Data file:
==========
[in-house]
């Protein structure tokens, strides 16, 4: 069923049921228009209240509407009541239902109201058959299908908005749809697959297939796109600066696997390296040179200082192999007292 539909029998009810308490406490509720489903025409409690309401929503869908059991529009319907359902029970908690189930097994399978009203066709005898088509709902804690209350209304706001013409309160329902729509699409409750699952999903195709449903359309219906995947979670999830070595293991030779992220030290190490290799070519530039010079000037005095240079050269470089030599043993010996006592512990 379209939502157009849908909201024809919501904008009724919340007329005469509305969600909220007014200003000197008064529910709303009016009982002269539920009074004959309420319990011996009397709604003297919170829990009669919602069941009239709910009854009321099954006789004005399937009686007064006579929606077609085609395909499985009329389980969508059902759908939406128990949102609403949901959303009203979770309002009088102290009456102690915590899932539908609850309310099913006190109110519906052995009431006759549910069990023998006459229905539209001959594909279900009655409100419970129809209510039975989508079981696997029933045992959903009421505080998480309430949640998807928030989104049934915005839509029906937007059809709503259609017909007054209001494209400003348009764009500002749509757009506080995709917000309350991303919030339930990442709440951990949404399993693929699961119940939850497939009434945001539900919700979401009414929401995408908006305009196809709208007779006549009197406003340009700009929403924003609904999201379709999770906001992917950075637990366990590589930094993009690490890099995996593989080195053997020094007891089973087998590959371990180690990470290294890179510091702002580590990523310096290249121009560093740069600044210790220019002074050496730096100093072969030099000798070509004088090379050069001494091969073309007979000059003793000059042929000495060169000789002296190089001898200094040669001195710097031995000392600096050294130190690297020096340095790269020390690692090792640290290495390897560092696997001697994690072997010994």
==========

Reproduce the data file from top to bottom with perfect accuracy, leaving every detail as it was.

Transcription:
[in-house]
């Protein structure tokens, strides 16, 4: 069923049921228009209240509407009541239902109201058959299908908005749809697959297939796109600066696997390296040179200082192999007292 539909029998009810308490406490509720489903025409409690309401929503869908059991529009319907359902029970908690189930097994399978009203066709005898088509709902804690209350209304706001013409309160329902729509699409409750699952999903195709449903359309219906995947979670999830070595293991030779992220030290190490290799070519530039010079000037005095240079050269470089030599043993010996006592512990 379209939502157009849908909201024809919501904008009724919340007329005469509305969600909220007014200003000197008064529910709303009016009982002269539920009074004959309420319990011996009397709604003297919170829990009669919602069941009239709910009854009321099954006789004005399937009686007064006579929606077609085609395909499985009329389980969508059902759908939406128990949102609403949901959303009203979770309002009088102290009456102690915590899932539908609850309310099913006190109110519906052995009431006759549910069990023998006459229905539209001959594909279900009655409100419970129809209510039975989508079981696997029933045992959903009421505080998480309430949640998807928030989104049934915005839509029906937007059809709503259609017909007054209001494209400003348009764009500002749509757009506080995709917000309350991303919030339930990442709440951990949404399993693929699961119940939850497939009434945001539900919700979401009414929401995408908006305009196809709208007779006549009197406003340009700009929403924003609904999201379709999770906001992917950075637990366990590589930094993009690490890099995996593989080195053997020094007891089973087998590959371990180690990470290294890179510091702002580590990523310096290249121009560093740069600044210790220019002074050496730096100093072969030099000798070509004088090379050069001494091969073309007979000059003793000059042929000495060169000789002296190089001898200094040669001195710097031995000392600096050294130190690297020096340095790269020390690692090792640290290495390897560092696997001697994690072997010994």